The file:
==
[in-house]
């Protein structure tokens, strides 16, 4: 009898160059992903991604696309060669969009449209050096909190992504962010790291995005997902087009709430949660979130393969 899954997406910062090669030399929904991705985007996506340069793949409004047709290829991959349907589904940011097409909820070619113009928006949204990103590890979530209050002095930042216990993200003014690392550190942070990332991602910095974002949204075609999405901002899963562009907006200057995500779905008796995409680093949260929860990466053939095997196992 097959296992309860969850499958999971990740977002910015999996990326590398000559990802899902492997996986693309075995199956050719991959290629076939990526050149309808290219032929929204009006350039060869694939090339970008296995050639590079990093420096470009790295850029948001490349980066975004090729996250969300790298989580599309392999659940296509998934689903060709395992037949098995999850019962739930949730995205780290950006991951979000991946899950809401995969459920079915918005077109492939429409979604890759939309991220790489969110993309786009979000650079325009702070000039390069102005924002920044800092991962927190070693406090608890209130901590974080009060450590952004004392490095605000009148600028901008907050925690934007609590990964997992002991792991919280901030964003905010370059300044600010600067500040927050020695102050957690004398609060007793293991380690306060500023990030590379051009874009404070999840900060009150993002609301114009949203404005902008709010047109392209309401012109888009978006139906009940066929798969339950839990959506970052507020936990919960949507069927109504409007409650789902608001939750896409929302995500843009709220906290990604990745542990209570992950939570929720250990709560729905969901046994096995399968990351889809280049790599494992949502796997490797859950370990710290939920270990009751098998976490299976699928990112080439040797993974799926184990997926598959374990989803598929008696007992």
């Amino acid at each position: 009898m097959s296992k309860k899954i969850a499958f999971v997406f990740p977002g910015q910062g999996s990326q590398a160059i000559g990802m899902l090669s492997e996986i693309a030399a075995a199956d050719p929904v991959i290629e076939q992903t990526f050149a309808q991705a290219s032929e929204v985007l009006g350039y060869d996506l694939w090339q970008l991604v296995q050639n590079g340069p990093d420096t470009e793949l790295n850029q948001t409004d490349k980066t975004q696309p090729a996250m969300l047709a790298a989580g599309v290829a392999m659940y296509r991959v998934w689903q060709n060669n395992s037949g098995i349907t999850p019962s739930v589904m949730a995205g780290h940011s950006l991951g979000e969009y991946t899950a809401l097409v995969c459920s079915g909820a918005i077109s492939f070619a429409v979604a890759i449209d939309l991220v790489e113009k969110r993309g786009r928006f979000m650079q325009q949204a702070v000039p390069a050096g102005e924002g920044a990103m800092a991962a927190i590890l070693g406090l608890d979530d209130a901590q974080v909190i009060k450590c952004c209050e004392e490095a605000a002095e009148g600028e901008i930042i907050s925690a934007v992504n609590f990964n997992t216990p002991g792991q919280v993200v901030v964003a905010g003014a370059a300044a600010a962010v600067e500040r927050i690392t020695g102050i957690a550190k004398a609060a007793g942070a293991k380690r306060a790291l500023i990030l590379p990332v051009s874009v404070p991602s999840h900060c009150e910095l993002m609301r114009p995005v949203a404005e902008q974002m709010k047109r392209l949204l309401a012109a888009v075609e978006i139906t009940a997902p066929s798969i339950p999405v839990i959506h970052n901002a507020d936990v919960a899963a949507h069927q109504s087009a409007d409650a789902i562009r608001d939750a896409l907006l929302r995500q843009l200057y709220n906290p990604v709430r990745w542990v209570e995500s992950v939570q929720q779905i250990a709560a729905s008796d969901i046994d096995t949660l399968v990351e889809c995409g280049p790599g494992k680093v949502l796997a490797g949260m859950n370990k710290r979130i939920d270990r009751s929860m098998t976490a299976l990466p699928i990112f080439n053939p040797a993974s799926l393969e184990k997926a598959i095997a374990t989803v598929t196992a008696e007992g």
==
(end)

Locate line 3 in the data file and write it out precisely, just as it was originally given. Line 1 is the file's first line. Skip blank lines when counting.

């Amino acid at each position: 009898m097959s296992k309860k899954i969850a499958f999971v997406f990740p977002g910015q910062g999996s990326q590398a160059i000559g990802m899902l090669s492997e996986i693309a030399a075995a199956d050719p929904v991959i290629e076939q992903t990526f050149a309808q991705a290219s032929e929204v985007l009006g350039y060869d996506l694939w090339q970008l991604v296995q050639n590079g340069p990093d420096t470009e793949l790295n850029q948001t409004d490349k980066t975004q696309p090729a996250m969300l047709a790298a989580g599309v290829a392999m659940y296509r991959v998934w689903q060709n060669n395992s037949g098995i349907t999850p019962s739930v589904m949730a995205g780290h940011s950006l991951g979000e969009y991946t899950a809401l097409v995969c459920s079915g909820a918005i077109s492939f070619a429409v979604a890759i449209d939309l991220v790489e113009k969110r993309g786009r928006f979000m650079q325009q949204a702070v000039p390069a050096g102005e924002g920044a990103m800092a991962a927190i590890l070693g406090l608890d979530d209130a901590q974080v909190i009060k450590c952004c209050e004392e490095a605000a002095e009148g600028e901008i930042i907050s925690a934007v992504n609590f990964n997992t216990p002991g792991q919280v993200v901030v964003a905010g003014a370059a300044a600010a962010v600067e500040r927050i690392t020695g102050i957690a550190k004398a609060a007793g942070a293991k380690r306060a790291l500023i990030l590379p990332v051009s874009v404070p991602s999840h900060c009150e910095l993002m609301r114009p995005v949203a404005e902008q974002m709010k047109r392209l949204l309401a012109a888009v075609e978006i139906t009940a997902p066929s798969i339950p999405v839990i959506h970052n901002a507020d936990v919960a899963a949507h069927q109504s087009a409007d409650a789902i562009r608001d939750a896409l907006l929302r995500q843009l200057y709220n906290p990604v709430r990745w542990v209570e995500s992950v939570q929720q779905i250990a709560a729905s008796d969901i046994d096995t949660l399968v990351e889809c995409g280049p790599g494992k680093v949502l796997a490797g949260m859950n370990k710290r979130i939920d270990r009751s929860m098998t976490a299976l990466p699928i990112f080439n053939p040797a993974s799926l393969e184990k997926a598959i095997a374990t989803v598929t196992a008696e007992g």